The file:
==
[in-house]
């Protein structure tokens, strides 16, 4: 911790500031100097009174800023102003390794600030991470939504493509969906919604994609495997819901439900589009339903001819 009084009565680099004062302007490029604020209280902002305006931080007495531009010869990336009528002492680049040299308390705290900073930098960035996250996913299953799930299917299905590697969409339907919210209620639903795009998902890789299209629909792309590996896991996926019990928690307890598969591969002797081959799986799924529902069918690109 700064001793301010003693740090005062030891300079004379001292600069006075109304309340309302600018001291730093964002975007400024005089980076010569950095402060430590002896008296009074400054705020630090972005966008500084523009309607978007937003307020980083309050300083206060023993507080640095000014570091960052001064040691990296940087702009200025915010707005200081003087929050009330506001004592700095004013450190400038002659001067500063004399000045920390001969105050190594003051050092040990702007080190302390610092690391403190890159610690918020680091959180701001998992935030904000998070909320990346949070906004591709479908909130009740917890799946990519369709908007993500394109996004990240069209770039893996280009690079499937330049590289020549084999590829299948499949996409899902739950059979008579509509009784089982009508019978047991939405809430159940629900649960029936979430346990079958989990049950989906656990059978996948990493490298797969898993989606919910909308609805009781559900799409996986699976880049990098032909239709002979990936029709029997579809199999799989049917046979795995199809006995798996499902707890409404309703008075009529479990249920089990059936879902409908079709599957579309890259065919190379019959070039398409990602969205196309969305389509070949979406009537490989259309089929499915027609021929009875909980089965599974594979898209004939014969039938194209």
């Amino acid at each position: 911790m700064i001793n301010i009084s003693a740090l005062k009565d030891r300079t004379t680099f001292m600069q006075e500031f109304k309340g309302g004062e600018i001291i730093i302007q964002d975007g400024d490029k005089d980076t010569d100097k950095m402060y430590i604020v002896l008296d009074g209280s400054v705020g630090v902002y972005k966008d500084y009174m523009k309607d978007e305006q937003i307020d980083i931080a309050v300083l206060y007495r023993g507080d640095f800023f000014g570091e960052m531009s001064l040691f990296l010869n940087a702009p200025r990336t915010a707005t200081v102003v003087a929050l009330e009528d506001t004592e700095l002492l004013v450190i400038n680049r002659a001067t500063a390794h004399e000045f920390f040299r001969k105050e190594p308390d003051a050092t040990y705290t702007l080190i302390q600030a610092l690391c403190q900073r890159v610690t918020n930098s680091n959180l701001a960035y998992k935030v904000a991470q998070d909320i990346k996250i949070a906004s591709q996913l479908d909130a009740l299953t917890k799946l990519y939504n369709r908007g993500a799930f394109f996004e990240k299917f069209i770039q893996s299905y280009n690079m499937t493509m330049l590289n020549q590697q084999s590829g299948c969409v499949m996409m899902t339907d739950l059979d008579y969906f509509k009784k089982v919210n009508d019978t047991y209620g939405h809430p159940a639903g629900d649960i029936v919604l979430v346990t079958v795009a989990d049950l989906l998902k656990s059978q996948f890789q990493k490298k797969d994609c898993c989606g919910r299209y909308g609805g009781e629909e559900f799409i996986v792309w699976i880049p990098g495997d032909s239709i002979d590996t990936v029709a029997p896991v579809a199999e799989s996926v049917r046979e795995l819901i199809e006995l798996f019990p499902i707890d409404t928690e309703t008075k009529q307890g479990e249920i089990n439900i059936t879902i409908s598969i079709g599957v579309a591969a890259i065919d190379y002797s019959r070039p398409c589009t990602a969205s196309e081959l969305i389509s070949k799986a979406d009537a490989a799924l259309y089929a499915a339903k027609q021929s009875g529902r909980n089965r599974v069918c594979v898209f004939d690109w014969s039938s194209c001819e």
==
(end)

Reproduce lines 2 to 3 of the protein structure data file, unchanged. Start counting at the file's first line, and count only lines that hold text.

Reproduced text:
């Protein structure tokens, strides 16, 4: 911790500031100097009174800023102003390794600030991470939504493509969906919604994609495997819901439900589009339903001819 009084009565680099004062302007490029604020209280902002305006931080007495531009010869990336009528002492680049040299308390705290900073930098960035996250996913299953799930299917299905590697969409339907919210209620639903795009998902890789299209629909792309590996896991996926019990928690307890598969591969002797081959799986799924529902069918690109 700064001793301010003693740090005062030891300079004379001292600069006075109304309340309302600018001291730093964002975007400024005089980076010569950095402060430590002896008296009074400054705020630090972005966008500084523009309607978007937003307020980083309050300083206060023993507080640095000014570091960052001064040691990296940087702009200025915010707005200081003087929050009330506001004592700095004013450190400038002659001067500063004399000045920390001969105050190594003051050092040990702007080190302390610092690391403190890159610690918020680091959180701001998992935030904000998070909320990346949070906004591709479908909130009740917890799946990519369709908007993500394109996004990240069209770039893996280009690079499937330049590289020549084999590829299948499949996409899902739950059979008579509509009784089982009508019978047991939405809430159940629900649960029936979430346990079958989990049950989906656990059978996948990493490298797969898993989606919910909308609805009781559900799409996986699976880049990098032909239709002979990936029709029997579809199999799989049917046979795995199809006995798996499902707890409404309703008075009529479990249920089990059936879902409908079709599957579309890259065919190379019959070039398409990602969205196309969305389509070949979406009537490989259309089929499915027609021929009875909980089965599974594979898209004939014969039938194209």
């Amino acid at each position: 911790m700064i001793n301010i009084s003693a740090l005062k009565d030891r300079t004379t680099f001292m600069q006075e500031f109304k309340g309302g004062e600018i001291i730093i302007q964002d975007g400024d490029k005089d980076t010569d100097k950095m402060y430590i604020v002896l008296d009074g209280s400054v705020g630090v902002y972005k966008d500084y009174m523009k309607d978007e305006q937003i307020d980083i931080a309050v300083l206060y007495r023993g507080d640095f800023f000014g570091e960052m531009s001064l040691f990296l010869n940087a702009p200025r990336t915010a707005t200081v102003v003087a929050l009330e009528d506001t004592e700095l002492l004013v450190i400038n680049r002659a001067t500063a390794h004399e000045f920390f040299r001969k105050e190594p308390d003051a050092t040990y705290t702007l080190i302390q600030a610092l690391c403190q900073r890159v610690t918020n930098s680091n959180l701001a960035y998992k935030v904000a991470q998070d909320i990346k996250i949070a906004s591709q996913l479908d909130a009740l299953t917890k799946l990519y939504n369709r908007g993500a799930f394109f996004e990240k299917f069209i770039q893996s299905y280009n690079m499937t493509m330049l590289n020549q590697q084999s590829g299948c969409v499949m996409m899902t339907d739950l059979d008579y969906f509509k009784k089982v919210n009508d019978t047991y209620g939405h809430p159940a639903g629900d649960i029936v919604l979430v346990t079958v795009a989990d049950l989906l998902k656990s059978q996948f890789q990493k490298k797969d994609c898993c989606g919910r299209y909308g609805g009781e629909e559900f799409i996986v792309w699976i880049p990098g495997d032909s239709i002979d590996t990936v029709a029997p896991v579809a199999e799989s996926v049917r046979e795995l819901i199809e006995l798996f019990p499902i707890d409404t928690e309703t008075k009529q307890g479990e249920i089990n439900i059936t879902i409908s598969i079709g599957v579309a591969a890259i065919d190379y002797s019959r070039p398409c589009t990602a969205s196309e081959l969305i389509s070949k799986a979406d009537a490989a799924l259309y089929a499915a339903k027609q021929s009875g529902r909980n089965r599974v069918c594979v898209f004939d690109w014969s039938s194209c001819e």